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Lisp Flavored Erlang (LFE) is a general-purpose programming language and Lisp dialect built on Core Erlang and BEAM, the Erlang virtual machine.

LFE (Lisp Flavored Erlang) enhances Erlang by introducing a Lisp-style syntax for creating distributed, fault-tolerant, soft real-time, and non-stop applications. Additionally, it extends Erlang to enable metaprogramming through Lisp macros and provides an improved developer experience with a feature-risk read-eval-print loop (REPL). LFE is compatible with all recent Erlang releases, starting from R14.

A functional, concurrent, garbage-collected programming language, LFE was created by Robert Virding. Its development began in 2007 when Virding began working on a prototype of Lisp running on the Erlang virtual machine (BEAM). The initial focus was on parsing and exploring what an implementation might look like.

The first release of LFE was announced by Virding in March of 2008. However, this early version didn't handle recursive letrecs, binarys, receive, or try, and it lacked support for a Lisp shell. The language has since evolved and is supported by recent Erlang releases.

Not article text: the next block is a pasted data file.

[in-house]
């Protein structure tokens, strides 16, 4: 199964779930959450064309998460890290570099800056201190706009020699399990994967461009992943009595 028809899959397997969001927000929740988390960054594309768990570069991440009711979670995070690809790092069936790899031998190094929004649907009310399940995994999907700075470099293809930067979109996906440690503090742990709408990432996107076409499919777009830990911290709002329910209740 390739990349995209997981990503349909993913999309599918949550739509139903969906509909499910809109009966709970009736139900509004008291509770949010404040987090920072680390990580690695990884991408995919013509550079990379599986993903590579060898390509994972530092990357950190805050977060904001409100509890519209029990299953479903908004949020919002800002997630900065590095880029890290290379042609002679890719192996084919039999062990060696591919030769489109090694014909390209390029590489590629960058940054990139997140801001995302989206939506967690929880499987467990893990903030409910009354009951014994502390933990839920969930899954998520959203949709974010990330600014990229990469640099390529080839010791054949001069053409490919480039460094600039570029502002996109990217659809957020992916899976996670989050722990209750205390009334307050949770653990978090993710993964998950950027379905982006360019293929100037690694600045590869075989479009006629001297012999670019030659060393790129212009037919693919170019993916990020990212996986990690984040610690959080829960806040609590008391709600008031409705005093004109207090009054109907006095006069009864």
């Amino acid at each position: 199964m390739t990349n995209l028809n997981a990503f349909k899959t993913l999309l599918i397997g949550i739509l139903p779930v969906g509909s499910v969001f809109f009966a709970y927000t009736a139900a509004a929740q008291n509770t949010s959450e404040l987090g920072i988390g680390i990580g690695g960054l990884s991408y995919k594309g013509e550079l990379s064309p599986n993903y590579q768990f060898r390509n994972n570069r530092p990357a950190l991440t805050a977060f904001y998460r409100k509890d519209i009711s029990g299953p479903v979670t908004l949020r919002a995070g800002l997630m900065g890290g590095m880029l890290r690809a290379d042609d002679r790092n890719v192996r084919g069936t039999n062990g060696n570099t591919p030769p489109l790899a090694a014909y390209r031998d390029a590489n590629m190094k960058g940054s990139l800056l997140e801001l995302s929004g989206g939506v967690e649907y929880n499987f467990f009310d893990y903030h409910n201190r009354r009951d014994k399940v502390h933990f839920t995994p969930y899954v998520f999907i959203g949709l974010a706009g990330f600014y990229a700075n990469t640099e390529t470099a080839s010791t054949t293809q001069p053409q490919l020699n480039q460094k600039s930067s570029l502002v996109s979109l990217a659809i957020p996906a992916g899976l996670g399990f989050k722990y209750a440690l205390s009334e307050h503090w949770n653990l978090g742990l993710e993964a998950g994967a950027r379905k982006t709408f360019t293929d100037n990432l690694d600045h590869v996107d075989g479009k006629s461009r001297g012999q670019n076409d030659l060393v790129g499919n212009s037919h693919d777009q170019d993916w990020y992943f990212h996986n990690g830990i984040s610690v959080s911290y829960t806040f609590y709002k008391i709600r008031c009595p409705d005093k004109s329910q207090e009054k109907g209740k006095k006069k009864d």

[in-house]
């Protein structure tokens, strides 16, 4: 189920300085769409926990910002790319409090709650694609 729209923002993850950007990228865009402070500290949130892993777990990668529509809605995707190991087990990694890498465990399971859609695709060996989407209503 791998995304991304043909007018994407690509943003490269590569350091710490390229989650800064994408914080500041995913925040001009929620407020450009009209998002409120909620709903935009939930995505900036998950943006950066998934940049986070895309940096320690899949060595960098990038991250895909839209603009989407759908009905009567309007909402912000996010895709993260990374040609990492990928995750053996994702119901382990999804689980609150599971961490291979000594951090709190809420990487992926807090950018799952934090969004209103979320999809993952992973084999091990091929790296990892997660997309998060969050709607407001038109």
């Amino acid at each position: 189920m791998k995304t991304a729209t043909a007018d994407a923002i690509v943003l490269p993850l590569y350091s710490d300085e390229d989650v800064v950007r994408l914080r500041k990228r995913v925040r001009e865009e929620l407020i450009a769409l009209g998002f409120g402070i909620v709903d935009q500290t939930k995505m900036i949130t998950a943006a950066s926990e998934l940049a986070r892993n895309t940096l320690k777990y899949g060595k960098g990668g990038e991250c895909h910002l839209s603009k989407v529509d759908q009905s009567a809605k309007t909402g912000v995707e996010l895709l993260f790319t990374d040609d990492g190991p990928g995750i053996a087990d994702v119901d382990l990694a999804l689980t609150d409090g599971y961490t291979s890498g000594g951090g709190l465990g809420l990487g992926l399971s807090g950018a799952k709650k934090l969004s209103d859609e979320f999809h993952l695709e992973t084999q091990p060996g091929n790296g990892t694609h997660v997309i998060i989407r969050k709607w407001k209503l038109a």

LFE was influenced by Erlang, Common Lisp, Maclisp, Scheme, Elixir, Clojure, and Hy, and it has itself influenced Joxa and Concurrent Schemer.

As of this writing, its most recent release was in January of 2023. It is available via the Apache 2.0 license.

This portion of our web guide on computer programming languages highlights the Lisp Flavored Erlang (LFE) language. Topics related to the language, its source code, repository, and any IDEs or other tools and utilities designed to facilitate programming with LFE, are appropriate for this category, along with online resources for its developer community, forums, tutorials, guides, reviews, and other online resources.



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